Sepsis is one of the most common and life-threatening syndromes faced by patients and clinicians. It is often fatal due to the coagulopathy and inflammation that arises in multiple tissues from the host response, while survivors may face a lifetime of disability from the resulting vascular and organ damage. This project is focused on this major health problem while addressing the central hypothesis of this program, that protein glycosylation and glycoprotein remodeling modulate the coagulopathy and inflammation of sepsis. It has recently been determined that hepatocytes of the liver control the abundance of circulating secreted proteins that modulate thrombosis and inflammation during sepsis. This occurs by a mechanism of secreted protein aging and turnover that includes the endocytic Ashwell-Morell receptor (AMR). Unlike the previously described protective role of the AMR in sepsis caused by Gram-positive pneumococcal infection, preliminary data have recently determined that AMR function is deleterious to the host during sepsis caused by the Gram-negative bacterial pathogen Salmonella enterica Typhimurium (ST). These findings suggest that the AMR is positioned at a nexus determining host susceptibility to different microbial pathogens. These findings further indicate that the pathogenesis of sepsis may be stratified by different host responses to different pathogens, which would advance the understanding of sepsis beyond that of a singular disease mechanism. This project will investigate the mechanisms of AMR function involving Asgr1 and Asgr2 in host interactions that participate in the pathogenesis of Gram-negative bacterial sepsis to include ST and Escherichia coli (EC), with parallel studies of the underlying Systemic Inflammatory Response Syndrome (SIRS). Other preliminary data indicate a role of AMR function in host outcomes following infection by the hypervirulent strain Salmonella Choleraesuis (SC), a serovar recently discovered to be among the most virulent microbes encountered of this species. Preliminary data indicate that secreted alkaline phosphatase isozymes are regulated by the AMR and that this regulation determines the progression and outcome of Gram-negative bacterial sepsis, perhaps by dephosphorylation and detoxification of bacterial lipopolysaccharide. The roles of AP isozyme regulation in host-pathogen interactions of sepsis caused by ST, SC, and EC infection will be determined by research that includes all of the core facilities proposed. Studies proposed will further determine whether the AMR functions to modulate mechanisms of microbial hypervirulence in aims that include comparing sepsis caused by SC infection. This project will further identify the repertoire of secreted proteins regulated by the AMR in sepsis and SIRS, which may disclose novel biomarkers and proteins that are implicated in additional mechanisms that modulate the coagulopathy and inflammation of sepsis. These studies may stratify host responses to sepsis involving the AMR and different pathogens while identifying mechanisms that lead to diagnostic and therapeutic advances.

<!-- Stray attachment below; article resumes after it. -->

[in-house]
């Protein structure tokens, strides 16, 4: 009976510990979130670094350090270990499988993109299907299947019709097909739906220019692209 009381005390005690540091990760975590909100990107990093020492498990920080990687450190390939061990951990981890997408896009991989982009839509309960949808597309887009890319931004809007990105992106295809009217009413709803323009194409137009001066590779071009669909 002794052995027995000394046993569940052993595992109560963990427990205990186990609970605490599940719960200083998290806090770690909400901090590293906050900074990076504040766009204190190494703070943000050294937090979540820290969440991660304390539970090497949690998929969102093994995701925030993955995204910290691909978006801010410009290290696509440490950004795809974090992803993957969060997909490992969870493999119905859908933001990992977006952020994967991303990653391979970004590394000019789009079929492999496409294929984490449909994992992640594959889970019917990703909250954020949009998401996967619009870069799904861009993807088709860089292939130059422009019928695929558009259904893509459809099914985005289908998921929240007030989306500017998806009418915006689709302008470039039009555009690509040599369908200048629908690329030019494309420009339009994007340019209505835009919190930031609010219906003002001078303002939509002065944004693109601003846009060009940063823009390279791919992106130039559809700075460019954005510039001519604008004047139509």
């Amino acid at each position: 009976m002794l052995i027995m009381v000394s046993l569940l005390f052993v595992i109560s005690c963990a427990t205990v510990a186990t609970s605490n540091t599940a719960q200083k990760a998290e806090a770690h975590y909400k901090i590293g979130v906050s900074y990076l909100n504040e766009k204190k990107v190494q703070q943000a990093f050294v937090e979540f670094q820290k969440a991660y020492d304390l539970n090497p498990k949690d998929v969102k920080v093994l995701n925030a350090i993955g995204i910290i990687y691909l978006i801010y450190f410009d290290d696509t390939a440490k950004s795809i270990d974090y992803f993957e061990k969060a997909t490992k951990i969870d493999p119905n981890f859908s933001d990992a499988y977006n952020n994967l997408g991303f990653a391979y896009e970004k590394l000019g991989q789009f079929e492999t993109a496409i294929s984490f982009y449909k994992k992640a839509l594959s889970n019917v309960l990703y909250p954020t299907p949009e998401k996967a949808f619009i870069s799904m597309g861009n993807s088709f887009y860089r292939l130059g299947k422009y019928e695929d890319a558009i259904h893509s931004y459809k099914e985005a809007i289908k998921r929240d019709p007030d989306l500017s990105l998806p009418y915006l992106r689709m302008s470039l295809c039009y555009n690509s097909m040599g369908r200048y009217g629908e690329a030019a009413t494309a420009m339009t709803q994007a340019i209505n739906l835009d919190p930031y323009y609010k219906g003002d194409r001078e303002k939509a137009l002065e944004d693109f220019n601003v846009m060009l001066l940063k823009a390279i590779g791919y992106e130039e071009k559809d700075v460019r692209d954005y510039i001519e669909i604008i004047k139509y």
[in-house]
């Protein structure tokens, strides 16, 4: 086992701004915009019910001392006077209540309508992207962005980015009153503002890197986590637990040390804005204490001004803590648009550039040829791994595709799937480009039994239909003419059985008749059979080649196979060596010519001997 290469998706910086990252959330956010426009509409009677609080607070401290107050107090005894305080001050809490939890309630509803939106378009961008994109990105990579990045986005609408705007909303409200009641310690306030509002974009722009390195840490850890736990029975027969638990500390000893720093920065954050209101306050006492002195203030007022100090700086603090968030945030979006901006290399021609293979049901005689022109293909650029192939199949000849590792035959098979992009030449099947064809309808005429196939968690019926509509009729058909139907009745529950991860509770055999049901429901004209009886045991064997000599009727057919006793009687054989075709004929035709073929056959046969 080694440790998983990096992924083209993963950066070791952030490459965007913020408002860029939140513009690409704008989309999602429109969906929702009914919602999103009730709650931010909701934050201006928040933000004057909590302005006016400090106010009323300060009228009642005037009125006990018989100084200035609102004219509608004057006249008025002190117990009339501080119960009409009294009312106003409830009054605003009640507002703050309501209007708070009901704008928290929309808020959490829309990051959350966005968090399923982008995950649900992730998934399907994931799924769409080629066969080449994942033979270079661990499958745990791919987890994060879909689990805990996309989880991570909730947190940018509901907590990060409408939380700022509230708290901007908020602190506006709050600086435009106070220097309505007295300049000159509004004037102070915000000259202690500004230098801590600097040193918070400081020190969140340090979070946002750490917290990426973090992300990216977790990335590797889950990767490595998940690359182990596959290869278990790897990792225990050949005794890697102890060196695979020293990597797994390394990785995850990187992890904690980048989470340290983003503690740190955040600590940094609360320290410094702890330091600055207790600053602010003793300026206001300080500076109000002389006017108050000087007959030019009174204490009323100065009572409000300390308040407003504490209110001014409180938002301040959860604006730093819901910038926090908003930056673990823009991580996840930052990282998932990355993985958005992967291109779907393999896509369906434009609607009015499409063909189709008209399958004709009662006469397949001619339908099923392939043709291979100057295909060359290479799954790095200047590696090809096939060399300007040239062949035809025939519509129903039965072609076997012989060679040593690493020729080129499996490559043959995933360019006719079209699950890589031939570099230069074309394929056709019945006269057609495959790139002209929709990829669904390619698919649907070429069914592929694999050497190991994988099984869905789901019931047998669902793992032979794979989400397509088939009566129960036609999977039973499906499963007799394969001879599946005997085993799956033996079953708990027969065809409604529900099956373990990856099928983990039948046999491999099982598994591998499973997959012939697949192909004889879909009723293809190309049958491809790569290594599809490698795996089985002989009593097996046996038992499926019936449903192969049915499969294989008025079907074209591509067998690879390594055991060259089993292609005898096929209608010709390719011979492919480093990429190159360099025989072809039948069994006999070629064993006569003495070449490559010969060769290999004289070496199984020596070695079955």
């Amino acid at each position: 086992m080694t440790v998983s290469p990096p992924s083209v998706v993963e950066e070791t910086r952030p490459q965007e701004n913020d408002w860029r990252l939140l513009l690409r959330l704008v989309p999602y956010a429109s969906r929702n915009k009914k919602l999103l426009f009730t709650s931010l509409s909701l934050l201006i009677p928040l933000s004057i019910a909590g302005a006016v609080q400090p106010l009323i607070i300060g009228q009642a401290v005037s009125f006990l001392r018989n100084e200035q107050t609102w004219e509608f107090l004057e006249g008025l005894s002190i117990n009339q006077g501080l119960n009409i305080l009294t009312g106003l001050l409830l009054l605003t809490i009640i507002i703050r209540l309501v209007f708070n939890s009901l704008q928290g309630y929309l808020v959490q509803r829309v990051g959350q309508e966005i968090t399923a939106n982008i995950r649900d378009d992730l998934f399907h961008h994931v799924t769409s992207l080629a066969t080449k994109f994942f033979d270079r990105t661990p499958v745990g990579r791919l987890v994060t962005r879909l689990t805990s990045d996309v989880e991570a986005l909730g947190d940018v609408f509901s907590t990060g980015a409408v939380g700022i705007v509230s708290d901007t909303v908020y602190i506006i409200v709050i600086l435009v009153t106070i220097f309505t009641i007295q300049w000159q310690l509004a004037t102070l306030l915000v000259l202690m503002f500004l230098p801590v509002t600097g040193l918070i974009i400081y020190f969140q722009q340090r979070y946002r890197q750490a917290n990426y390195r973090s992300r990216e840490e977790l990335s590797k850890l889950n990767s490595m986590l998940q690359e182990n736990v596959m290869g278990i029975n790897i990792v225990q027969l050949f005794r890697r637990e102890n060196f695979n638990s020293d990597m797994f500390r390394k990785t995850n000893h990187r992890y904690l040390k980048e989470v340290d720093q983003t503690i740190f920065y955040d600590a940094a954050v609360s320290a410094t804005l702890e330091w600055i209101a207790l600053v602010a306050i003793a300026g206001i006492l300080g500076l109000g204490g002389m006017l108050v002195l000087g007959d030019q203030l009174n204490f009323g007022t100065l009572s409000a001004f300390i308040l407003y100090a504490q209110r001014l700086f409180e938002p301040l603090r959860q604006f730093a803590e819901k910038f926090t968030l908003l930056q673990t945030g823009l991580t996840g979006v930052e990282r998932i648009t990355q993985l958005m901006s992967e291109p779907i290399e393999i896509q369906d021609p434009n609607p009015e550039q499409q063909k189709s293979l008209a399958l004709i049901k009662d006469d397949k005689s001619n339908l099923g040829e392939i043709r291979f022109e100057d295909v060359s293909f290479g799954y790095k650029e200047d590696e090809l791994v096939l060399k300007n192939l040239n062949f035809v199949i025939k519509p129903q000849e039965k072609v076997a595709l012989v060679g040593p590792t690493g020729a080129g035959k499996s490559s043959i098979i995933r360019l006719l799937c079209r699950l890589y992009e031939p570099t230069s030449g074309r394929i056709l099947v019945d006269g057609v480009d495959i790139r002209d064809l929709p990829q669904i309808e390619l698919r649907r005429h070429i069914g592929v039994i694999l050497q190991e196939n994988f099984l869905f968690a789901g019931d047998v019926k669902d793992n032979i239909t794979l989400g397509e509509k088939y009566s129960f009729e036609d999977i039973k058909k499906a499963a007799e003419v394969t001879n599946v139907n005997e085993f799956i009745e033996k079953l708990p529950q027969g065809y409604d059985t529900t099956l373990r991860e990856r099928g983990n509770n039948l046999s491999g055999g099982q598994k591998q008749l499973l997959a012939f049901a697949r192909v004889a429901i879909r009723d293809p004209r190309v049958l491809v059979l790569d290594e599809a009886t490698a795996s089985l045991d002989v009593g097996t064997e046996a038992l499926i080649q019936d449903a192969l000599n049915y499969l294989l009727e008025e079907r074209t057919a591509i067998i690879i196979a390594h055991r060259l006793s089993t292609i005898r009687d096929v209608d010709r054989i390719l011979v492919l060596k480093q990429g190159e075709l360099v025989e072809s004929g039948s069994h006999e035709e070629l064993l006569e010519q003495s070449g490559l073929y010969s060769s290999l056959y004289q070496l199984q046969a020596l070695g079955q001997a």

Public Health Relevance

The coagulopathy and inflammation of sepsis are major causes of human disability and death with millions of people affected in the U.S. each year. Death as an outcome still averages 30%, underscoring the incomplete knowledge of host-pathogen interactions and the need for breakthroughs in biomedical research of this long- standing problem. This research proposal will focus on newly discovered and previously understudied biological mechanisms operating in the host that modulate the coagulopathy and inflammation of this deadly syndrome in order to transform the understanding and treatment of sepsis.

National Institute of Health (NIH)
National Heart, Lung, and Blood Institute (NHLBI)
Research Program Projects (P01)
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Heart, Lung, and Blood Initial Review Group (HLBP)
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Sarkar, Rita
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Sanford Burnham Prebys Medical Discovery Institute
La Jolla
United States
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